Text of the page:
By: Lynne King Smith
Yes, elections do matter.
I used to say that national and state elections mattered the most—after all, they make the laws and interpret and enforce the laws that affect us the most. We’re all very aware of the truth of this right now with the overturning of Roe v Wade.
Local elections are often overlooked, as things like traffic, parks or development seem less pressing. If things are basically working well, then why get informed and involved?
I jumped into local politics in 2020 with a run for mayor in Gilbert. I spent hours learning about how the budget process works, talking to police and fire chiefs, and immersing myself in the economic development side of things. Nothing too controversial, and issues that I found I had aptitude for with my business experience.
And then, enter COVID. And Black Lives Matter marches. And masking wars. And cries to defund the police. Families were under stress, and in particular, women, as we all struggled to get through a day at a time.
My calls to residents changed quickly, and I found that people were looking for local leaders to have answers, provide comfort and move quickly to support their ever-changing needs. We had food drives in what is usually an affluent community.
Our local elections can be overshadowed by the “big issue” elections; and yet, decisions made at the local level affect us much more quickly. For example, a large chunk of federal funds for small businesses in Gilbert was not distributed by the Town Council and so they voted to redirect those funds to a municipal budget. It’s true. Recently, Gilbert Vice Mayor Yentes openly opposed the distribution of more federal funds to our residents because she felt it was things like this that are causing the recession.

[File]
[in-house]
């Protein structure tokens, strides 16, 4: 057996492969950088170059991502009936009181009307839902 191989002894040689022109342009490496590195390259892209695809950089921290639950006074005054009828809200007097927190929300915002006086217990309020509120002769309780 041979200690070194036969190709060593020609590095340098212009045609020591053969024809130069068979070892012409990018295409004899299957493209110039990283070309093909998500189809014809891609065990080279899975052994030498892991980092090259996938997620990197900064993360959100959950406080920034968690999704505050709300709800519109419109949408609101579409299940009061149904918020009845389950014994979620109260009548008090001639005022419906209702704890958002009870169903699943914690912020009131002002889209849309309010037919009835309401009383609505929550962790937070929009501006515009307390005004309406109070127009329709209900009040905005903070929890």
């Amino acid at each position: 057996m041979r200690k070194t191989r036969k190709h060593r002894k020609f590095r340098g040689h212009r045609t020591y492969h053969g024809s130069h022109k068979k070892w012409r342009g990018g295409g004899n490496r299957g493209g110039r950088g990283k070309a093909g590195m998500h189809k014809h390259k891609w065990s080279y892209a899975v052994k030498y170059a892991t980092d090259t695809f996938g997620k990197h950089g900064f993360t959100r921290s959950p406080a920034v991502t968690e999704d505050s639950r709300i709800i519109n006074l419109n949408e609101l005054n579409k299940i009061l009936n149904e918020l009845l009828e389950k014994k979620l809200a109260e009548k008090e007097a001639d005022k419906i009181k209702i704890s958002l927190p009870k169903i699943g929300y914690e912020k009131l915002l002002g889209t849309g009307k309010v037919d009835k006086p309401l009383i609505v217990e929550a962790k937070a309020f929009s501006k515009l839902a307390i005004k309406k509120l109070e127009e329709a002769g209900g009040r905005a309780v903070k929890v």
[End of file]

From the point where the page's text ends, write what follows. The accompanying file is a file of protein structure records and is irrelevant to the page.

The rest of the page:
Okay, so it matters. We have critical issues that affect our families coming up very quickly: A water shortage is being planned for in the near future, housing has become unaffordable for many, including a lack of workforce housing, and some council members and candidates oppose new parks and recreation areas, something that as women (and moms) we all use, love and understand the value they bring.
We just elected 4 new council members here in Gilbert in a primary election that many folks didn’t know they should be paying attention to. One of the best things about local politics is the access you can have as a resident to the candidates. Thrive was proud to sponsor and host our first Candidate Forum on July 25th where Thrive members and local women submitted questions, and had the chance to meet the candidates and hear their answers.
The issues important to women as the forum’s focus gave this event a different feel and depth than others. Councilmember Scott September wrote us and said, “I want to thank you for holding this forum and commend you on hosting a forum with the broadest questions and deepest conversations of any I attended during this campaign season. The format of asking different questions to different candidates provided opportunity to cover more topics and the pop quiz was a great way to quickly narrow the scope for the audience and candidates both. Brilliant, well done.”
One of the best moments was Councilmember-Elect Bill Spence being asked a question about how local elected officials could support a woman’s right to choose around the recent Roe v Wade court decision. He emphasized that he thinks men should not be making those decisions and that we should all be working to elect more women to state and federal offices.
Yes! We agree!
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